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Hall of HeroesEdit
Buried beneath the snow and ice of ancient mountains lies what was once a place of reverence and mournful respect. Once it was resplendent with banners and effigies of great warriors who had sacrificed all they had for the survival of humanity. It was a place of funerary ritual, where heroes would be honored to voyage to Valhalla and spend the years before Ragnarok with Odin. During the height of the wars that followed the destruction of the YMIR, places like this were common.
Now it is broken down and a ruined echo of its former glory; parasitized by goblins and used as a forward base for something even more sinister: the rogue, unclassified killing machine - GRNDL-1 - that has begun to terrorize the outlying settlements of Midgard.
The Cult of OdinEdit
A hundred years after the Ymir were destroyed and the war against their soulless offspring grew to lethal intensity, the entity known as ODIN began to be worshipped as a god. Although few knew his precise origin, they only needed to know that he alone was responsible for pulling humanity from the fires of destruction. As the years passed and the Aesir replaced the aging warriors who originally fought alongside him, the worship of Odin grew radically, bringing in a new era.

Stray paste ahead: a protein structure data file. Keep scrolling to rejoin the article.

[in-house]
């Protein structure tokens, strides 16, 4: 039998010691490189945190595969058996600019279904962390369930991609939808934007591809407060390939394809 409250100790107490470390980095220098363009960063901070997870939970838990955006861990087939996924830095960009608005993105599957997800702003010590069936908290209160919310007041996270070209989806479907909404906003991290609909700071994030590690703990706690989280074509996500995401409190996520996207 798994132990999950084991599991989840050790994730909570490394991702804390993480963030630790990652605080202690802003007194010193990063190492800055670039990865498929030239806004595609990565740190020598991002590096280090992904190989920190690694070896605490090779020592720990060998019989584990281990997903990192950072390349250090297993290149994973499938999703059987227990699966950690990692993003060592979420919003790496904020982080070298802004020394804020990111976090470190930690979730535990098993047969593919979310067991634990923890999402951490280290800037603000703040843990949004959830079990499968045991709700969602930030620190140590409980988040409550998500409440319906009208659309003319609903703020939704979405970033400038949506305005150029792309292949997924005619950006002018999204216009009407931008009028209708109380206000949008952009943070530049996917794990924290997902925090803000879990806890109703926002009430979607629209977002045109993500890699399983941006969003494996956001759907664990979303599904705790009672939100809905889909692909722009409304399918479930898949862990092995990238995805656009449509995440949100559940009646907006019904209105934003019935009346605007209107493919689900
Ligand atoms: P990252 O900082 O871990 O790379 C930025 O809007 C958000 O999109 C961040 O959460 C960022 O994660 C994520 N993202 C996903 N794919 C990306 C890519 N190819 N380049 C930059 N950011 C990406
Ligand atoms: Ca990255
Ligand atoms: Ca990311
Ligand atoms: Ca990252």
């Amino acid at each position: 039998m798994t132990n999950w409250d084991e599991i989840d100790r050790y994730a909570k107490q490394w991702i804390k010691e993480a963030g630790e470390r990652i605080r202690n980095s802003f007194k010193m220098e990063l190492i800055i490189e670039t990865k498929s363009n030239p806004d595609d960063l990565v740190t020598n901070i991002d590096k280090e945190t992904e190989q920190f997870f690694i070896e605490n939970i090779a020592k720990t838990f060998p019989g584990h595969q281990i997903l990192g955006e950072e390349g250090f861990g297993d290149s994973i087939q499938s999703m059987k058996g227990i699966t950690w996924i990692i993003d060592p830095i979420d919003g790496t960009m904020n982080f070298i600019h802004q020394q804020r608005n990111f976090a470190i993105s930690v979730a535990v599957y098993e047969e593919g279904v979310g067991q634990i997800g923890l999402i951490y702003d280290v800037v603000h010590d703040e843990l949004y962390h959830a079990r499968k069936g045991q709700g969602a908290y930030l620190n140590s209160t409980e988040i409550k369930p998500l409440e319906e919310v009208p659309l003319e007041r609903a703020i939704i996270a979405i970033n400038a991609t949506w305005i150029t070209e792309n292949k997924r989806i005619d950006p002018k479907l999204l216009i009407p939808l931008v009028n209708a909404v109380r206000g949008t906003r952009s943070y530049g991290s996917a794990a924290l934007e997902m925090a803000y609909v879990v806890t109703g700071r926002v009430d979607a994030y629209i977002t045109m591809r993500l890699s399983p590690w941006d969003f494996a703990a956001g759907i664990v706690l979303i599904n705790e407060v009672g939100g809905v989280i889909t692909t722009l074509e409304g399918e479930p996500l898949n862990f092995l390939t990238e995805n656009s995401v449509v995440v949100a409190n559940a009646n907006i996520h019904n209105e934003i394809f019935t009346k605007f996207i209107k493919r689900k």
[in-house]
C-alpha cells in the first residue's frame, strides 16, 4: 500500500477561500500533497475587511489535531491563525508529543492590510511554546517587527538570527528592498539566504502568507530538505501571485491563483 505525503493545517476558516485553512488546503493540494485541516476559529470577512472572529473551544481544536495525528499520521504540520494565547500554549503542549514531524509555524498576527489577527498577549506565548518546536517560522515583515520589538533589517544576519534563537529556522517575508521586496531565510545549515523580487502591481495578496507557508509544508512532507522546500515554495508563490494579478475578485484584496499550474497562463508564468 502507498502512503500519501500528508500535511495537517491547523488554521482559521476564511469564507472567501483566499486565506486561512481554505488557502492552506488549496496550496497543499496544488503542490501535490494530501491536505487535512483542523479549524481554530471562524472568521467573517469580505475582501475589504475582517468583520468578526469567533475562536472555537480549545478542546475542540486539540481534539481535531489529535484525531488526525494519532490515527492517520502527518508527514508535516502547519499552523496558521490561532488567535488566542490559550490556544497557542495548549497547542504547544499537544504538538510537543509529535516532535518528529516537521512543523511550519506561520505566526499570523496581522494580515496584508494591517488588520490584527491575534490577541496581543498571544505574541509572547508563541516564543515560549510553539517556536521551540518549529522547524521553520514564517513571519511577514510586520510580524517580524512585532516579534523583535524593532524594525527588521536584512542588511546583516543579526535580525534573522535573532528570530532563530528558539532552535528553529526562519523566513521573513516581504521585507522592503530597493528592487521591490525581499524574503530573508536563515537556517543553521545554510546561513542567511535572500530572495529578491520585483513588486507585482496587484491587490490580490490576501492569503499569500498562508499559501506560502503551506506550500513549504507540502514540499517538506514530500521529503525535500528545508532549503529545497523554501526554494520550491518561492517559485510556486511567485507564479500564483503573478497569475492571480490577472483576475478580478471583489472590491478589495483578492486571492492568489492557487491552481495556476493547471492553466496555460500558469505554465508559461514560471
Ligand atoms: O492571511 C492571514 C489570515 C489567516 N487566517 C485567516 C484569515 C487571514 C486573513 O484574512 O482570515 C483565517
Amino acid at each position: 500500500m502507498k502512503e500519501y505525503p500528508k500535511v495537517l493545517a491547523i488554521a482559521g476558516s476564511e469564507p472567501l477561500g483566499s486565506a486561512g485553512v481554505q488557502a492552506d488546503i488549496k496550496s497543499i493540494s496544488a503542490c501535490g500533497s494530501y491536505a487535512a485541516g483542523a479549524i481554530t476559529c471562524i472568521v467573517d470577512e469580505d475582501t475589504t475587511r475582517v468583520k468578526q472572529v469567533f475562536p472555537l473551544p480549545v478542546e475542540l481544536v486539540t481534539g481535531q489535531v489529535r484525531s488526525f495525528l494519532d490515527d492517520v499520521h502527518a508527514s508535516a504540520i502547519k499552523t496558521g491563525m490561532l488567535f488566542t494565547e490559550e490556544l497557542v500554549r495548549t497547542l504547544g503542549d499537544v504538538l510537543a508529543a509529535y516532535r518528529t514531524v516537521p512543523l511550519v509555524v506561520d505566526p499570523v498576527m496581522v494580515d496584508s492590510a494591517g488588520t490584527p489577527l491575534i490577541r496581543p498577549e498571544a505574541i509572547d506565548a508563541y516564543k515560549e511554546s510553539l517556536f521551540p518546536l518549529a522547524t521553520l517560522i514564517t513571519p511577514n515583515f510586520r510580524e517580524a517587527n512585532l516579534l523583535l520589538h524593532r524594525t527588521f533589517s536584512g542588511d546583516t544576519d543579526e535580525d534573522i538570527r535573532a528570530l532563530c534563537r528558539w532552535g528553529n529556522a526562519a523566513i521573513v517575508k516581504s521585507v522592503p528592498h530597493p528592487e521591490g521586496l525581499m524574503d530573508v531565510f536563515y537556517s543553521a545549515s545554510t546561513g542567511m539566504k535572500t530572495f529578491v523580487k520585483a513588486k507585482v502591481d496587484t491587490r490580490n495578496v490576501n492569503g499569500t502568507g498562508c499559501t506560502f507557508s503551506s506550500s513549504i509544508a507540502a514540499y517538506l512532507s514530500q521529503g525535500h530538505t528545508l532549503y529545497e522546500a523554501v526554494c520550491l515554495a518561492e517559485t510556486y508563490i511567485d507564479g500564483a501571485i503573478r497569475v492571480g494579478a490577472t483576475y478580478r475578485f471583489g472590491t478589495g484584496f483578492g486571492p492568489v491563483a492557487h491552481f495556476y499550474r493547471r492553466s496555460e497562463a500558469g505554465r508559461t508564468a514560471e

The Funeral PathEdit
Central to the installation’s layout is the funeral path. The dead heroes are placed in a boat-like vessel and driven through the temple, passing over several canals. These canals symbolize the spheres of earth and heaven; passing over them represents the passage from one world to another, from the material to the ethereal. Finally they arrive at the crematorium, where the remains are incinerated and the souls are freed to join Odin in Valhalla.
Cyberspace is representative of a time long lost to humanity. It is as the world was long ago. Why the NORNS chose this particular abstraction will be forever unknown to modern humans. This area of cyberspace reflects the spiritual and free image that the builders of the Hall of Heroes set out to build – lush meadows and a solitary tree in remembrance for those who fell in battle – yet it is also tainted with the presence of the Children of Ymir. The area surrounding the crematorium has become Grendel’s Mere, swampy and infested with corrupt data. Whether the abstraction of cyberspace is influenced by changes in the real world, or the real world corrupted by Cyberspace, humanity will never really know.